It’s been a while since I last posted a blog entry on this page. I apologize for this. One of the reasons why I haven’t posted any updates, is that I’ve been busy working on a couple of projects, one of these being a documentary movie and computer game about the Danish adventurer Jørgen Jürgensen. For more information please take a look at my Ongoing Projects.
In a previous blog post I told the story of a painting showing the new court and jail house build following the big fire in Copenhagen in 1795. That was not the only fire of those years though. The year before another great fire destroyed the King’s palace Christiansborg. In the morning of February 26th 1794 servants in the Art Chamber Building, where the Prince was living, noticed that it was surprisingly warm, despite the fact that no fires were burning in any of the fire places. As the day progressed the heat intensified and when smoke started to slowly fill the rooms, a servat opened a window and immediately flames spew out from the fireplace. Unnoticed, a fire from the night before had been burning inside the piping in the walls that usually channeled heat from the fire places around the building. The fire spread from room to room through the pipe system and soon most of the palace was ablaze.
Christiansborg Palace prior to the fire. Drawing by Lauritz de Thurah, 1746.
The citizens of Copenhagen hurried to the palace, some to help stop the fire, others to take in the magnificent and horrifying view. Many tried save precious furniture, paintings and books from the palace, but many books especially was lost, as the King’s librarian insisted that all books taken from the library should be correctly listed as on loan before they were removed.
One of the citizens of Copenhagen who witnessed the fire was the 14 year old Jørgen Jürgensen, who many years later recalled the incident:
“I had attained the age of fourteen when the dreadful conflagration of the king’s enormous palace of Christianbourgh took place. The flames that issued from the immense pile, awful as they were, filled my youthful mind with the most lively emotions of delight. I never contemplated for a moment the destruction of property in the striking magnificence of the scene. At night the spectacle was truly grand, and I stood looking on with unwearied pleasure as the devouring element continued its ravages. One after another of the roofs of the beautiful halls fell in, scarcely leaving time to remove any of the valuable furniture. As I stood on a little eminence, I watched in particular the destruction of the great Hall of Knights, filled with full-length portraits of ancient Danish heroes, and as the crackling canvasses swelled out and yielded to the flames, it seemed as if the figures became animated and were moving from their long imprisonment against the walls. The numerous lakes and ornamental waters, with which this fine city is surrounded, reflected the soaring and leaping flames, and contributed greatly to the majesty of the scene.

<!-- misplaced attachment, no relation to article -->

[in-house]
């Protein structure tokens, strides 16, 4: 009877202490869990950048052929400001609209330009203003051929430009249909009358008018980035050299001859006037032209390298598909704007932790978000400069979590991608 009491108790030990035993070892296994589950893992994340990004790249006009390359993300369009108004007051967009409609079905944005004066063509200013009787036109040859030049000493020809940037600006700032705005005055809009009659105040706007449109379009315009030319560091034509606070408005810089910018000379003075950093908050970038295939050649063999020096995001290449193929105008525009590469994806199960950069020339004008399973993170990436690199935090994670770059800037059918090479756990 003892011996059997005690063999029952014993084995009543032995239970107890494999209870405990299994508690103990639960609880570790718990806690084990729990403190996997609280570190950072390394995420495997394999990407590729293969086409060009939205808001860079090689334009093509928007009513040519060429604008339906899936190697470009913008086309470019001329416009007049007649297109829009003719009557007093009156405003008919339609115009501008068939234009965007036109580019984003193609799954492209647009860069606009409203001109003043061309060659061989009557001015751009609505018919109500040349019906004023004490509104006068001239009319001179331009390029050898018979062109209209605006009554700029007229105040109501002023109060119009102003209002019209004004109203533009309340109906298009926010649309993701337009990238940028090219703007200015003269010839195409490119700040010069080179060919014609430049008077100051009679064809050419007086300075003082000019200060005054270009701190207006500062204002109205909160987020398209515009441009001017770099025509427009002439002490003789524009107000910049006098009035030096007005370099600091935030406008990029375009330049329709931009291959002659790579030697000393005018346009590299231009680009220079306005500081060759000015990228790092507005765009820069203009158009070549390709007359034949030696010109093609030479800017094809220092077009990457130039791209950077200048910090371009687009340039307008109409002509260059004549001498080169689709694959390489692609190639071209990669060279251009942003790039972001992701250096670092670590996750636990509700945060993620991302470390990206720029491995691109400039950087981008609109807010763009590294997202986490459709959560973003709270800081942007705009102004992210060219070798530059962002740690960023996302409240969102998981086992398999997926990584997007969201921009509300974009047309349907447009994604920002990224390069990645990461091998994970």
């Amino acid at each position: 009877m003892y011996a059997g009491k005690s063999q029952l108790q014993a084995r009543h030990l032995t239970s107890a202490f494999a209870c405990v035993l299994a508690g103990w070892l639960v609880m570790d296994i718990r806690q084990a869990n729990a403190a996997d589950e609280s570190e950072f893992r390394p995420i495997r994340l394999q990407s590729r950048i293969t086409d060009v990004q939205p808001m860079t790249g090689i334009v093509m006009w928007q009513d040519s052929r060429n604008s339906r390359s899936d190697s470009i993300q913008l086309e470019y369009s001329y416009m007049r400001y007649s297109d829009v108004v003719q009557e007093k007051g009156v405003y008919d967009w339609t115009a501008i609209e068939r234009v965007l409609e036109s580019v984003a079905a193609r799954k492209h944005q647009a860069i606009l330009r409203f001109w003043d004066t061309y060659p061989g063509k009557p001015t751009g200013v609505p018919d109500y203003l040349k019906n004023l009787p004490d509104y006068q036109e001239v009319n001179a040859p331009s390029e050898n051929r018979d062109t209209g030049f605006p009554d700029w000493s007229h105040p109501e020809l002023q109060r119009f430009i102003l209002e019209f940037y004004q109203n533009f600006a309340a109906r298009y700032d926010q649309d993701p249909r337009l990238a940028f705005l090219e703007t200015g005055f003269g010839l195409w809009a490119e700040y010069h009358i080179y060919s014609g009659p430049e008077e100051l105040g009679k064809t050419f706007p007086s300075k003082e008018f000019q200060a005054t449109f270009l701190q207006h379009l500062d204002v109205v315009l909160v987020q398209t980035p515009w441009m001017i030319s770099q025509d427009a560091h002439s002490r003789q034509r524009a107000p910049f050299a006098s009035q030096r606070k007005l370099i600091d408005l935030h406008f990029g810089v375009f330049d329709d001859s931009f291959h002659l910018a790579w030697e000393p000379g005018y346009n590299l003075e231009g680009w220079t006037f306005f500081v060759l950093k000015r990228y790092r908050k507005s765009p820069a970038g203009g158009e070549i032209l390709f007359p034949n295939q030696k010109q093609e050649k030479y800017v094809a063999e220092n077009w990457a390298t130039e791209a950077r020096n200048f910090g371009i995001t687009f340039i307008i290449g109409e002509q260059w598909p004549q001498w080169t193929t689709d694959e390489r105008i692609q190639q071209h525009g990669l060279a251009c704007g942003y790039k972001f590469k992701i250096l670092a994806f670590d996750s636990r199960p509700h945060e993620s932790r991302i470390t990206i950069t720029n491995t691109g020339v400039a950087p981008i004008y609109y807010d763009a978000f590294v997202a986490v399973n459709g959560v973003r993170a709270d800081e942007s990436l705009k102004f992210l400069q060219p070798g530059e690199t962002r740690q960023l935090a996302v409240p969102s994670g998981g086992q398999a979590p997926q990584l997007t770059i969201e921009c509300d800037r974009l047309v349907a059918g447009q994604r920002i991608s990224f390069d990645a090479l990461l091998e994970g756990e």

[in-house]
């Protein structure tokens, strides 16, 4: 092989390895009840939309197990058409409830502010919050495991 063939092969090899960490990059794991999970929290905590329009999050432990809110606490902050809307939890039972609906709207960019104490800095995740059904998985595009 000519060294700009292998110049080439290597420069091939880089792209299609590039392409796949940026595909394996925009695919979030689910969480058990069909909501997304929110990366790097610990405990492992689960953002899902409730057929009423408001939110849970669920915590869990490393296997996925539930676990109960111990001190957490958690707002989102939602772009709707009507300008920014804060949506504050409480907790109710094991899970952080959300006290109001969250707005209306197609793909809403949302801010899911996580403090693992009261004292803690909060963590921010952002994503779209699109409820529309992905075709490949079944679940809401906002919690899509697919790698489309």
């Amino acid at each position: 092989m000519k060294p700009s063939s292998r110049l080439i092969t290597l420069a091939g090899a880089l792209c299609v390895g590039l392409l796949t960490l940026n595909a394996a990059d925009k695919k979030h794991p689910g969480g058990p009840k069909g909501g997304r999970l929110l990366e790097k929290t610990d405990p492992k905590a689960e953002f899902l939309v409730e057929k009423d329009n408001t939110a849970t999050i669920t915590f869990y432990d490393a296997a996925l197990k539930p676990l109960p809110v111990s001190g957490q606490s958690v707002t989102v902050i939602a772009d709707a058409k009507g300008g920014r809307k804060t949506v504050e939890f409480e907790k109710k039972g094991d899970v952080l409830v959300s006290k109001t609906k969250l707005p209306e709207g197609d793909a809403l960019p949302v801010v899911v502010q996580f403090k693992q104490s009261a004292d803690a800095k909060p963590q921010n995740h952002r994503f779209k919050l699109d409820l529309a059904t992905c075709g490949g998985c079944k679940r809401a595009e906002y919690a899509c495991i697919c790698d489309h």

Christiansborg burning, painting by C.D. Fritzsch, 1796
The fire raged furiously for three successive days and nights, and the once mighty edifice smoked and smouldered in its own ruins for more than a month. The palace was situated upon an island to which access could only be had by means of drawbridges. A singular feature in the scene was the assistance rendered by the Dutchmen of Amager in the unavailing efforts to extinguish the fire. In that little island a small colony from Holland had been permitted to settle by Frederick II. The island is close to Copenhagen and although more than 300 years have elapsed, its inhabitants continue to wear the dress, to speak the language, and in every respect to practice the original habits of their Dutch ancestors, feeding dairy cows and supplying Copenhagen with milk and vegetables. The very sight of a Dutchman in his woolen jacket and single–leg canvas petticoats suggests the idea of wading in water, and at the fire this little Dutch colony turned out en masse with buckets to contribute their humble but futile efforts towards arresting the progress of the flames. The king himself, Christian II, an eccentric man, was hardly able to realize the terrible truth that his everlasting palace, as he had thought, was being reduced to ashes, and force had to be employed to remove him from his burning chamber.”
Another depiction of the Christiansborg palace fire, Johan Ottosen, 1904
One of Jürgensen’s school mates, the later poet Adam Oehlenschläger also witnessed the fire:
“I have never before in my life, neither before nor later, seen such a blaze. At first, the flames were confined to the great hall, the costly curtains burning behind the windows like scraps of lit paper. Finally the sea of flames burst through the copper roof, melting it, and in the most beautiful colours the red, blue and green flames rose to the sky. Still the tower stood as a giant in the middle of the flames; for a long time its enormous structure defied the treacherous fiery kisses of the salamanders, licking its armour. Finally, the giant teetered, and accompanied by three terrible booms he crashed through all floors. From this moment everything was as if hell had opened its mouth, as if the volcanoes Vesuvius or Etna had been transplanted to the palace square; and I am certain that not even these mountains spew as much fire as the walls did this pitch-dark night.”
The palace was later rebuild only to burn down again in 1884. The modern day Christiansborg which now hosts the Danish parliament was finished in 1928.